Psalm 51:1-2

If there were a Golden Boy in the Bible – the high school jock blessed with athletic ability, good looks, confidence, popularity, and who could seemingly do no wrong (even when doing wrong) – it would be David. He was perhaps the king of all sinners in the Bible, and yet God used him in mighty ways. There is no greater example of God’s unquenchable mercy than in the story of David.

In the 11th chapter of 2 Samuel we find King David on the roof of his palace. He observed a very beautiful woman, Bathsheba, bathing on the roof of her home. David sent for and slept with her. Bathsheba became pregnant, posing an embarrassing problem since her husband, Uriah, was away fighting one of David’s wars. In a lame attempt to make it look like the baby was Uriah’s, David had Uriah leave the battle and come home to his wife. Uriah, troubled by the fact that he was home and his fellow soldiers were not, refused to sleep with his wife and returned to the battle. David ordered that Uriah be sent to the front of the battle where he would most certainly be killed. Uriah died, freeing Bathsheba for David to take as his wife. In a relatively short period of time, David used his position and power to commit adultery and murder. The cowboy philosopher of the last century, Will Rogers, said, “When you find yourself in a hole, stop digging.” Unfortunately for David, that sage advice came a few thousand years too late.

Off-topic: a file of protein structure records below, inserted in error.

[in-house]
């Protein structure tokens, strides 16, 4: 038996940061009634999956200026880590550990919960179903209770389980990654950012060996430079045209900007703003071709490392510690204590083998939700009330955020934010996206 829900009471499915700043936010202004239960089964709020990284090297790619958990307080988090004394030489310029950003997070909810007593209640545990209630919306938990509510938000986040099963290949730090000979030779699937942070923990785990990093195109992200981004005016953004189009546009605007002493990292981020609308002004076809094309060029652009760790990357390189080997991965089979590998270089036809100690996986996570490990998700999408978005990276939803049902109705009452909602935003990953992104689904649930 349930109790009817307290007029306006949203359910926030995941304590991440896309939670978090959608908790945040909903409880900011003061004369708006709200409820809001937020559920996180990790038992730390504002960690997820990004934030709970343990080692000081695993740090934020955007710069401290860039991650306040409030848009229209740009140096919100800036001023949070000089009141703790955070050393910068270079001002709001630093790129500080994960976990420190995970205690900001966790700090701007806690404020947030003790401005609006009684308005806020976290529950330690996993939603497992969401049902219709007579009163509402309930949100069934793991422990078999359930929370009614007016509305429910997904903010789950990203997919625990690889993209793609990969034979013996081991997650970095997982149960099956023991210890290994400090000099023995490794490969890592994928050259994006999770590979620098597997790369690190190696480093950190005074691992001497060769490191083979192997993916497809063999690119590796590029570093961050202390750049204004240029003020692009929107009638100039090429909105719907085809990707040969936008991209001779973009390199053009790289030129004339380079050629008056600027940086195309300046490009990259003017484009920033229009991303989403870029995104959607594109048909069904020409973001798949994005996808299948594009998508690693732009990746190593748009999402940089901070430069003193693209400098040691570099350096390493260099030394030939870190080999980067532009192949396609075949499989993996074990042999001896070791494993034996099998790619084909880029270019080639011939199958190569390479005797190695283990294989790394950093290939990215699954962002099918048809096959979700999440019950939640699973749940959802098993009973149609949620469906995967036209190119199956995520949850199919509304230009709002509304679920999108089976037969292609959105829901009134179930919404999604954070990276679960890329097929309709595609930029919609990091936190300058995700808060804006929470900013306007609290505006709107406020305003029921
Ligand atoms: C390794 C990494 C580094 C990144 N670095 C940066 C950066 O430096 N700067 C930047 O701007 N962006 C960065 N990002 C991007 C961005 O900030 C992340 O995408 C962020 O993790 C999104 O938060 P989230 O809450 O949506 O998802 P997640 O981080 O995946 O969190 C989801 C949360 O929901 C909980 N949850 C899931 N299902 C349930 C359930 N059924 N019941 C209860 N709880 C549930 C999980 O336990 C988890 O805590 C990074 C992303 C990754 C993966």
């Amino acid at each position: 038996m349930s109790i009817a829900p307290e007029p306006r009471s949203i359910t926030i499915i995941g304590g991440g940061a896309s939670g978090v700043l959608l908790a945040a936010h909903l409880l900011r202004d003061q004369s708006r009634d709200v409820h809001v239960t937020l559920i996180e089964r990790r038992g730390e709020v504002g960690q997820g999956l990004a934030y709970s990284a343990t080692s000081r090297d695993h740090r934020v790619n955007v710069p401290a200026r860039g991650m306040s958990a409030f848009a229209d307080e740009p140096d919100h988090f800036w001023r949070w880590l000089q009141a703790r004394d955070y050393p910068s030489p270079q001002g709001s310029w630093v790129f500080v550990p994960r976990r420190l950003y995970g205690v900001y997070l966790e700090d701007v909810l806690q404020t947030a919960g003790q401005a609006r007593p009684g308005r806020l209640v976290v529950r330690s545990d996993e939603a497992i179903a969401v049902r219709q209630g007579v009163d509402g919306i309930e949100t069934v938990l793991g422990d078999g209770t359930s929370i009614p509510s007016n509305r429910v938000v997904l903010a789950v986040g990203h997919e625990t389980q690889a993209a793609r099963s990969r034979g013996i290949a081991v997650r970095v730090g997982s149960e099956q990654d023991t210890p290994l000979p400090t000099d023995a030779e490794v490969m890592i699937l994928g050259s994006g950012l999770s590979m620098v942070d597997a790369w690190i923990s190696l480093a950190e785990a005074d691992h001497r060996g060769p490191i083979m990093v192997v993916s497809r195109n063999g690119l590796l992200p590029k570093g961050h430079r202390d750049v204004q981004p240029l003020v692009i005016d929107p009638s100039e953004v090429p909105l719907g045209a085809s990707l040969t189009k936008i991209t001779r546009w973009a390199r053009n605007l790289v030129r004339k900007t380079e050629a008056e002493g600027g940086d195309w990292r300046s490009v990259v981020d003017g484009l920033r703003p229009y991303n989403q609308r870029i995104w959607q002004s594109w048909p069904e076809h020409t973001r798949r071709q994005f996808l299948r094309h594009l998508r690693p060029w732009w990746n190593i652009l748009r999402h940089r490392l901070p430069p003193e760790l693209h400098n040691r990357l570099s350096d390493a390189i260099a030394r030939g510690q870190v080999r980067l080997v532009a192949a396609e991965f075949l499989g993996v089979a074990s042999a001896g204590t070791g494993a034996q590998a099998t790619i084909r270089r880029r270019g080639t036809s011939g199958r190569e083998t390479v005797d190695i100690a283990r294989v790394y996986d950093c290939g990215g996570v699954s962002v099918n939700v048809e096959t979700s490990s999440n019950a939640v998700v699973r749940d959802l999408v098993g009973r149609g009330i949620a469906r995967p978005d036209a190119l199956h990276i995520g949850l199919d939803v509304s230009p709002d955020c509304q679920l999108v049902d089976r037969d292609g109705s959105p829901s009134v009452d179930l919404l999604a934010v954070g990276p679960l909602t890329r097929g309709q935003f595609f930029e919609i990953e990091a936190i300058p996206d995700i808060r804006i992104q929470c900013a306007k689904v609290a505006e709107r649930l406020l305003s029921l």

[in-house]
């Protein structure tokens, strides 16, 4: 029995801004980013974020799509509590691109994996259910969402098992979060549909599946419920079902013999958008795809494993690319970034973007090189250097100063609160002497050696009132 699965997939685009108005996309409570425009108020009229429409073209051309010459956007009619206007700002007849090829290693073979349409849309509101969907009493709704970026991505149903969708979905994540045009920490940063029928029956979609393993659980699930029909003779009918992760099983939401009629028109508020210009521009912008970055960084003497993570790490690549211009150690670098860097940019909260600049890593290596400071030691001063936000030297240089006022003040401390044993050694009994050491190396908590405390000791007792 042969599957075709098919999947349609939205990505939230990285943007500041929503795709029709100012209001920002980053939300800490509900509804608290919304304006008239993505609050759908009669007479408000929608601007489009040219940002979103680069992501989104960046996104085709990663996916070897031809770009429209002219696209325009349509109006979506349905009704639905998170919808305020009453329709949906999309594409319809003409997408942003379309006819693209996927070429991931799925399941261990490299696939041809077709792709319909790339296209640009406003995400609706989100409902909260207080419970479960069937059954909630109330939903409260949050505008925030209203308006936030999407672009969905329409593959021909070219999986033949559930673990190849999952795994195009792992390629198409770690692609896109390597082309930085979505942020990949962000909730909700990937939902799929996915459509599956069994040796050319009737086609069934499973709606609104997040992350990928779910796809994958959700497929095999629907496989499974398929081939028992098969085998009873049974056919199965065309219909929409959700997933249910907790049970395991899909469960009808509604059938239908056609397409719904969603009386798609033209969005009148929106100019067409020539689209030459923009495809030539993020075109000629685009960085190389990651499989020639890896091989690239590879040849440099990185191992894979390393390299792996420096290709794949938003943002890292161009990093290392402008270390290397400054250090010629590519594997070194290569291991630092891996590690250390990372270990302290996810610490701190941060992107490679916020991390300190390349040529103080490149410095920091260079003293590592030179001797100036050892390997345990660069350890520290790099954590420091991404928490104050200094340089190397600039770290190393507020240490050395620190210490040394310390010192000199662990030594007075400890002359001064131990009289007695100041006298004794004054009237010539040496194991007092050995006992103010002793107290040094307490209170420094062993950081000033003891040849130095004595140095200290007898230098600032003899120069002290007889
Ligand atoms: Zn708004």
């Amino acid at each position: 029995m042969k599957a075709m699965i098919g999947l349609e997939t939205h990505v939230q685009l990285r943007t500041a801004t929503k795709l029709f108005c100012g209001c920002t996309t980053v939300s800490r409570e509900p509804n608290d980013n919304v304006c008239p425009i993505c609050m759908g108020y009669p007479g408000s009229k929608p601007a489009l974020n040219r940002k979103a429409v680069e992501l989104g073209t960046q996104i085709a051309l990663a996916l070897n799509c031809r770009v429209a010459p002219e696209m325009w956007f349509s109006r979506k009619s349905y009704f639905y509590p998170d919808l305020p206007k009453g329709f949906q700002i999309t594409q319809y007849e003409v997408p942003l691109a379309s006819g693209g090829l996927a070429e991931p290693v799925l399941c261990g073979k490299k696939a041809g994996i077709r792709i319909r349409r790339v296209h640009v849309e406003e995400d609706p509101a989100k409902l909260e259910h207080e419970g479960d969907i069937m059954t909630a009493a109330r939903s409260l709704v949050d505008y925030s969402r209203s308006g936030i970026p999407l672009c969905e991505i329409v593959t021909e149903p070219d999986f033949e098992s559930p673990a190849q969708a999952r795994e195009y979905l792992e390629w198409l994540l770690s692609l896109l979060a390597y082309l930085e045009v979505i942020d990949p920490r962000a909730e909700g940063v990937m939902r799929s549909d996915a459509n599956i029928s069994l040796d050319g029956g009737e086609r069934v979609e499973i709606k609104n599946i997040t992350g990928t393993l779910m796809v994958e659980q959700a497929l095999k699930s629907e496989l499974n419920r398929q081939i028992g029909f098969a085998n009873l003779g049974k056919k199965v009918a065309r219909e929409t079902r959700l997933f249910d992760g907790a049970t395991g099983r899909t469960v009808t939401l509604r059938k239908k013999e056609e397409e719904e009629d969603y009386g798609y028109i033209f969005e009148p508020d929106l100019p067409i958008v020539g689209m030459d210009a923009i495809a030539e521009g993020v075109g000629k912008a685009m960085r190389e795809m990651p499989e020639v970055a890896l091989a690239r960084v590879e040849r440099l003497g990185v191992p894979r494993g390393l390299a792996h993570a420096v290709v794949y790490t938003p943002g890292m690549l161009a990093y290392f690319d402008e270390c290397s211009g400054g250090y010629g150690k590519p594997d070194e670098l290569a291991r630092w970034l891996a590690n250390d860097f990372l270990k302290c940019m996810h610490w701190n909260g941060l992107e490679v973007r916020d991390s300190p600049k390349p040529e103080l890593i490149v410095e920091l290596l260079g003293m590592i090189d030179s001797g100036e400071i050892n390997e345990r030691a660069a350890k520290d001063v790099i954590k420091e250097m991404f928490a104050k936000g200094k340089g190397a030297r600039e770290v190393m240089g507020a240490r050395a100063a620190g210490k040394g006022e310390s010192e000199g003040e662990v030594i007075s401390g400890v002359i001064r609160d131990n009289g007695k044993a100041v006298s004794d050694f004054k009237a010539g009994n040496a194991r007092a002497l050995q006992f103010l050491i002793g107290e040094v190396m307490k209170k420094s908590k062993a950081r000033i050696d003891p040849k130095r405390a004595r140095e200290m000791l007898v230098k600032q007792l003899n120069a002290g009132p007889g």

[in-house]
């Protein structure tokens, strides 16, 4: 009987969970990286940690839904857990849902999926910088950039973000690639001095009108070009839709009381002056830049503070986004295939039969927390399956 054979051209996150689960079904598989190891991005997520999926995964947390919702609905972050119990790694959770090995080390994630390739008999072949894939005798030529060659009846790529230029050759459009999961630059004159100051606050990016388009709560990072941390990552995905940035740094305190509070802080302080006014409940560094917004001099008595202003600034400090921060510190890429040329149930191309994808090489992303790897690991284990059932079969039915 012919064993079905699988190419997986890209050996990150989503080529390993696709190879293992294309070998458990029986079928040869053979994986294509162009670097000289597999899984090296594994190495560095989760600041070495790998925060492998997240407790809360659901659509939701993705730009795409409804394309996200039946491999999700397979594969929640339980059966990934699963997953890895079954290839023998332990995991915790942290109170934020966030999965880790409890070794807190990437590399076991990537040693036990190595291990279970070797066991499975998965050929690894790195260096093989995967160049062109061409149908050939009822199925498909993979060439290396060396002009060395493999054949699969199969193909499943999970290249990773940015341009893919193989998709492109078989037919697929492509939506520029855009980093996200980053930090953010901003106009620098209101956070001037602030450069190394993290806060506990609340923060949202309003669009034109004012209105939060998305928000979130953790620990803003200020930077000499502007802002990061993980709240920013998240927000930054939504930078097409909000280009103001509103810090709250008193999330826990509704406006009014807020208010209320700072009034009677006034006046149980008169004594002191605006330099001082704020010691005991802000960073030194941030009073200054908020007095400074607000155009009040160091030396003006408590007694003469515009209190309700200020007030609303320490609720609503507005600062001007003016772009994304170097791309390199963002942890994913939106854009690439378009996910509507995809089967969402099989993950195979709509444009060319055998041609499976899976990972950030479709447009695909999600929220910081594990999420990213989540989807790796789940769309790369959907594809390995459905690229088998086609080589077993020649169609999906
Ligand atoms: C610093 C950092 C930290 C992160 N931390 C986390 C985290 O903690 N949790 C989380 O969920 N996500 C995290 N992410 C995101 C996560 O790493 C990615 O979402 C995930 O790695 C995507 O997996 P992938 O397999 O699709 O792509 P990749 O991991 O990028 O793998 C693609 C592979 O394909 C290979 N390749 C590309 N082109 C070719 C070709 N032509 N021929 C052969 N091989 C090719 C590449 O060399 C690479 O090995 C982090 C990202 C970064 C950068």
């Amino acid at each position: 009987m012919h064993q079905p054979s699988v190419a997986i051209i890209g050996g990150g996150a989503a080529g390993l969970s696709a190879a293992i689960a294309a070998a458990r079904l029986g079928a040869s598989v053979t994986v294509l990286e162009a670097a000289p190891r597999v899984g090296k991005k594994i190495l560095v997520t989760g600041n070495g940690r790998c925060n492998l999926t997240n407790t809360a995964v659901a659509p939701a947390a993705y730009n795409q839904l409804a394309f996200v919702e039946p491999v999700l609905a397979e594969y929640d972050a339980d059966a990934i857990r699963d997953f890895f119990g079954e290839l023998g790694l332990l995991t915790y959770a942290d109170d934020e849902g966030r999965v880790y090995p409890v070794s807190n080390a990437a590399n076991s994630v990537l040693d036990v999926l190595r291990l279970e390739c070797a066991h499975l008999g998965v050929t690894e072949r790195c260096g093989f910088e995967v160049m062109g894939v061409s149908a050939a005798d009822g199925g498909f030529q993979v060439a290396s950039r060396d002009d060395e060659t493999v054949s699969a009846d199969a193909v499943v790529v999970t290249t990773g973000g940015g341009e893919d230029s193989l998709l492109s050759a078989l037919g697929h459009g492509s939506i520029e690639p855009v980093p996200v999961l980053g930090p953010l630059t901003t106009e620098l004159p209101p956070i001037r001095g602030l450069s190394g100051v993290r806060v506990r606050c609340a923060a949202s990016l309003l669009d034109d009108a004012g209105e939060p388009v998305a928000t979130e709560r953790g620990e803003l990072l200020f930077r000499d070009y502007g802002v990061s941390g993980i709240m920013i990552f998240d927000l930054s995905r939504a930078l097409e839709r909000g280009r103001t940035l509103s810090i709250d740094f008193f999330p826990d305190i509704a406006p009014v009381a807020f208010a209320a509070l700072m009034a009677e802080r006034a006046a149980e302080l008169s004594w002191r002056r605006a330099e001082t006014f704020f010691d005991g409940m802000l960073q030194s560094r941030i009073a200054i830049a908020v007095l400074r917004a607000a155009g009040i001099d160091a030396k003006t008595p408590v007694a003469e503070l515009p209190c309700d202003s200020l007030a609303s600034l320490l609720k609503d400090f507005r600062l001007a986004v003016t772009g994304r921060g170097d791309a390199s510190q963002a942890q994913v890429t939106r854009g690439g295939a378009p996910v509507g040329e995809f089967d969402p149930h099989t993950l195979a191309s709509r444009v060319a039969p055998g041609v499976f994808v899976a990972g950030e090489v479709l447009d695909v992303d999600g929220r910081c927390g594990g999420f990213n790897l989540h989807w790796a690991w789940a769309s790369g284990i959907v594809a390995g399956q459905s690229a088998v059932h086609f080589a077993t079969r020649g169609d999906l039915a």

Psalm 51 was written by David sometime after these events as his way of seeking God’s mercy for his despicable behavior. The Psalm provides sage insight into the merciful face of God, as well as how we can experience it. First and foremost is that contrition is internal. This may seem obvious, but too often, even in biblical times, we prefer to make amends outside of ourselves through sacrifices and other methods that only serve to mask the demons lurking within us. Until those demons are exposed, however, we keep digging ourselves into the same holes. In Psalm 51:17, David writes, “The sacrifice acceptable to God is a broken spirit, a broken and contrite heart.” If our transgressions do not break something inside of us, opening us to new understandings, building a desire for change, and teaching us new ways to behave, we cannot receive God’s mercy. If we are not sufficiently willing to allow God to change us from within, God’s love and mercy towards us will never stick. It is not that God withholds mercy from us as much as we are not in a state to receive it.